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By Tom Harris and Madhav Khandekar
Bad science puts rich nations on the hook for trillions in climate liabilities
Independent voices from the The Washington Times Communities
Topic - David Smilde
Voters who kept Hugo Chavez in office for 14 years were deciding Sunday whether to elect the devoted lieutenant he chose to carry on the revolution that endeared him to the poor but that many Venezuelans believe is ruining the nation.
Venezuelans have long had to shop around to find scarce foods. Consumers have had particular trouble lately finding staples such as chicken, cooking oil, sugar and coffee, as well as toilet paper and some medicines.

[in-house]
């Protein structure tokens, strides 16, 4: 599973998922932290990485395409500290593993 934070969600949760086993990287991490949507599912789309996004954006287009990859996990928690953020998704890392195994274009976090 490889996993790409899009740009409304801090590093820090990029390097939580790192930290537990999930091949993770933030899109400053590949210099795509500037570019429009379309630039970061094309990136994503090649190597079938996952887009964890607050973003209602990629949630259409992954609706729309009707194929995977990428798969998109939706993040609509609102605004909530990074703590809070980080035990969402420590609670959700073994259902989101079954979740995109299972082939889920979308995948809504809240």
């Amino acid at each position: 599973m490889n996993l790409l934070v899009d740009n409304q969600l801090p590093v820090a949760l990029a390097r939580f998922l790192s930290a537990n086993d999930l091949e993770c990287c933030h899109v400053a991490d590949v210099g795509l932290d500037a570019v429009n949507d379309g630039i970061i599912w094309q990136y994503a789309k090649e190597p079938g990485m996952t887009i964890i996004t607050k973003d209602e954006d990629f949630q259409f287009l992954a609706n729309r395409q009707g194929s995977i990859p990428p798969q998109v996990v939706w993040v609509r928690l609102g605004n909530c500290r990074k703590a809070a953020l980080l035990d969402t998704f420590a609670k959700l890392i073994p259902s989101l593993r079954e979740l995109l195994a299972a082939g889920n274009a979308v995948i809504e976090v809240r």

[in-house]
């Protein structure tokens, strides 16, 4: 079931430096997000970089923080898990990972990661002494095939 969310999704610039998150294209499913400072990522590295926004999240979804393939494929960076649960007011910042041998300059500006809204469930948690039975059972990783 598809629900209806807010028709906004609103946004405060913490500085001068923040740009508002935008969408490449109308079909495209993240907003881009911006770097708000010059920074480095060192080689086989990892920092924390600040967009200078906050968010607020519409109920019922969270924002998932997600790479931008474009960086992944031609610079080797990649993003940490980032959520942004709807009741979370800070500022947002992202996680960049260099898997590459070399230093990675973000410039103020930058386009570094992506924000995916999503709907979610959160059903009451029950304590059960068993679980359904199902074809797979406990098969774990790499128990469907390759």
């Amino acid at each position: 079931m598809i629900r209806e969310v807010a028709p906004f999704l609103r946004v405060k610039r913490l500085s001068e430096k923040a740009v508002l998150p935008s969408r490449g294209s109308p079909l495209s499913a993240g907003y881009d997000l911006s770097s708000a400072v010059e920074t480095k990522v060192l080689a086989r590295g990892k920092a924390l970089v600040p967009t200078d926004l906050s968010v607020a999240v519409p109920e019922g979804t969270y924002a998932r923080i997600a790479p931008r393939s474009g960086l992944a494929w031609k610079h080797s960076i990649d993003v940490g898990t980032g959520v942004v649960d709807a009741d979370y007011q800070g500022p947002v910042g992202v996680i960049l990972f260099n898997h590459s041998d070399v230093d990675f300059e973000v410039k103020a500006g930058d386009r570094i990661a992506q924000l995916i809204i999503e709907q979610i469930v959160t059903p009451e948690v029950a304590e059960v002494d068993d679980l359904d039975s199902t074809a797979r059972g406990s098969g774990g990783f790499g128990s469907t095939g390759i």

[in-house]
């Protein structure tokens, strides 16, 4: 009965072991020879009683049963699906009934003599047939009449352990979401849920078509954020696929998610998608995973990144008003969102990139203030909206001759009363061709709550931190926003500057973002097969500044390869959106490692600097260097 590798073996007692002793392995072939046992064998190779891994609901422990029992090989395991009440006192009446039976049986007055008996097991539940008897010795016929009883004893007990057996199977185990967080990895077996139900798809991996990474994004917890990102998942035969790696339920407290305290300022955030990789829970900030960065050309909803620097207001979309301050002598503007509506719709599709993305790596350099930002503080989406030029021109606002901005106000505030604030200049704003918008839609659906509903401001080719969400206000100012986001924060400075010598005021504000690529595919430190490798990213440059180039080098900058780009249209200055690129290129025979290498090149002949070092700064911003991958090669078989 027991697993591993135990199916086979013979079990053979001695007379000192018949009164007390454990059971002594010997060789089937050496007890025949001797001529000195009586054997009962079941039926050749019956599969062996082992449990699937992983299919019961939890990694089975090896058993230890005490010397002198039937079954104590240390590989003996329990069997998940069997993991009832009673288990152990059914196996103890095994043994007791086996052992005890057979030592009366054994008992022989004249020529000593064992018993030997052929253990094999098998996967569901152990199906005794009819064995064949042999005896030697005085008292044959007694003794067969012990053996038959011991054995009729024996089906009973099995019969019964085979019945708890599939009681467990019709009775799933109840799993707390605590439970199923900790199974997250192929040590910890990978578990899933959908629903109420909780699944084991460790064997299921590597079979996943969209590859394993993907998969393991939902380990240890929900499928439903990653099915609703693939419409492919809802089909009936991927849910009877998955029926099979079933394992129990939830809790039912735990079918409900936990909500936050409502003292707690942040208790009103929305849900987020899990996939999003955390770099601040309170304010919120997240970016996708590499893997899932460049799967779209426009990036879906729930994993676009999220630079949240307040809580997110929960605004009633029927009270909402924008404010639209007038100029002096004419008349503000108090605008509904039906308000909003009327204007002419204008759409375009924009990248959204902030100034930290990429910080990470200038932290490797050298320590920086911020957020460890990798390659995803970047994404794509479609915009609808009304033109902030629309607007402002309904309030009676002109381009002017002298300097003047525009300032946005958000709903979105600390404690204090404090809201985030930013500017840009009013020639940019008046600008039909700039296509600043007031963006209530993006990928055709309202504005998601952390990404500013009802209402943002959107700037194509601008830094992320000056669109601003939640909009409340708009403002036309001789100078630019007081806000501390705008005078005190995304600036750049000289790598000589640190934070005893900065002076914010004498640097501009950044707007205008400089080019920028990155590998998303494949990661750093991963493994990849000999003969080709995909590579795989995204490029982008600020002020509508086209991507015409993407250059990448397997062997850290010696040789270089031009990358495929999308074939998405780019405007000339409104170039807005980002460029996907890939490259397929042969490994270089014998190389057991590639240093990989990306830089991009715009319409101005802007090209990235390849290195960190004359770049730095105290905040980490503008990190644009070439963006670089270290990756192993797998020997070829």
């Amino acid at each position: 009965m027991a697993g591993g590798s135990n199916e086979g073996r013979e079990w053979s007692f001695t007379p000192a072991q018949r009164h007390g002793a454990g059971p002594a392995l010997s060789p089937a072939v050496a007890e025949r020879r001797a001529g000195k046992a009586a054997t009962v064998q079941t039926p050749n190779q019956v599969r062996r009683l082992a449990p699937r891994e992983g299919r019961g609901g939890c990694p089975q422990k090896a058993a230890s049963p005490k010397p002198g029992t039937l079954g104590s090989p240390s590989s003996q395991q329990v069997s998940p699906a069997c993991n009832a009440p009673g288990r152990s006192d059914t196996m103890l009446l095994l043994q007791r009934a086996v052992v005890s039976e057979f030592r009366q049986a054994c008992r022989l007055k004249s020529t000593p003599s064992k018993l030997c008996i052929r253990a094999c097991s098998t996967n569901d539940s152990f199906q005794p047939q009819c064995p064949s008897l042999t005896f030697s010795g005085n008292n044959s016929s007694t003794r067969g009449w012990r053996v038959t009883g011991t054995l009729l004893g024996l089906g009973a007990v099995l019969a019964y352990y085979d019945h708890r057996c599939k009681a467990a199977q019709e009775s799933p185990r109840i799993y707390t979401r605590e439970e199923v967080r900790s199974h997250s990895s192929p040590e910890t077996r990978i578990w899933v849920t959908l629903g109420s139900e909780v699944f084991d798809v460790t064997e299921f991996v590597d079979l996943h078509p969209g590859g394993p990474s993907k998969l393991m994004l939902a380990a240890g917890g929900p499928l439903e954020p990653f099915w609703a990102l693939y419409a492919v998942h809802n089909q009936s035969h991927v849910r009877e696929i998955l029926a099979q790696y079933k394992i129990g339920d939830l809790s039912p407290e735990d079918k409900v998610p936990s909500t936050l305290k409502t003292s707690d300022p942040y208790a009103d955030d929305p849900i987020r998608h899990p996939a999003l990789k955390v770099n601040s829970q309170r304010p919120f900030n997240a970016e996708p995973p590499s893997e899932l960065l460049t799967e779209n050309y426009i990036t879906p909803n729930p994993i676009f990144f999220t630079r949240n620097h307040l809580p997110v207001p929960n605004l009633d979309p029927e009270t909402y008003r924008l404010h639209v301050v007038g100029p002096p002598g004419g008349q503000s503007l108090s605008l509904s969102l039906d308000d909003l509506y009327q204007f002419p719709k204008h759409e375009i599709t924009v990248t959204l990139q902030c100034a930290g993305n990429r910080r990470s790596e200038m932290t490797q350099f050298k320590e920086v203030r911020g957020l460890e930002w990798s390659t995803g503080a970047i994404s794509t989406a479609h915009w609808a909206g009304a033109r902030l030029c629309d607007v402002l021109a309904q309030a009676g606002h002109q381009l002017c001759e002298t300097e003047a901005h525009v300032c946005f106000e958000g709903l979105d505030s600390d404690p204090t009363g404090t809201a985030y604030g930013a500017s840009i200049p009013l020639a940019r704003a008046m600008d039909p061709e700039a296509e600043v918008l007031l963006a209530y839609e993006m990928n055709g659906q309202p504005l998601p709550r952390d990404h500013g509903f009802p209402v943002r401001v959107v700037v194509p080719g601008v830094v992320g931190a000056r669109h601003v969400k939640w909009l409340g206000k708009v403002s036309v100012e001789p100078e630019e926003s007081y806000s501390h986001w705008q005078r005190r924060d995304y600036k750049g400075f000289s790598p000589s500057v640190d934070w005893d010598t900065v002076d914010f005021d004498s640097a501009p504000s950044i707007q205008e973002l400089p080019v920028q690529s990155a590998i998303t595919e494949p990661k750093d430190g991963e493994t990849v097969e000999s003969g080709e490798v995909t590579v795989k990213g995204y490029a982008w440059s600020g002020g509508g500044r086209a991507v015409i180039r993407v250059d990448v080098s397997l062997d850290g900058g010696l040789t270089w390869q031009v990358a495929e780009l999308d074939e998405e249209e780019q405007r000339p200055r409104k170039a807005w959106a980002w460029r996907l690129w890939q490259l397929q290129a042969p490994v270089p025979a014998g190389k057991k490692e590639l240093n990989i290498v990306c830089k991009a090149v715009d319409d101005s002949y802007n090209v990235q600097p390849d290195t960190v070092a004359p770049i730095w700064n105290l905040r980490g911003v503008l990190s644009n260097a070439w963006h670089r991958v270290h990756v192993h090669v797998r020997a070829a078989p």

Venezuelan President Hugo Chavez is confronting "new complications" because of a respiratory infection nearly three weeks after undergoing cancer surgery, his vice president said in Cuba as he visited the ailing leader for the first time since his operation.
"It will make people in his coalition think that perhaps he is not the one to lead the revolution forward," Smilde said.
"Capriles ran a remarkable campaign that shows he has creativity, tenacity and disposition to play political hardball," said David Smilde, an analyst with the Washington Office on Latin America think tank.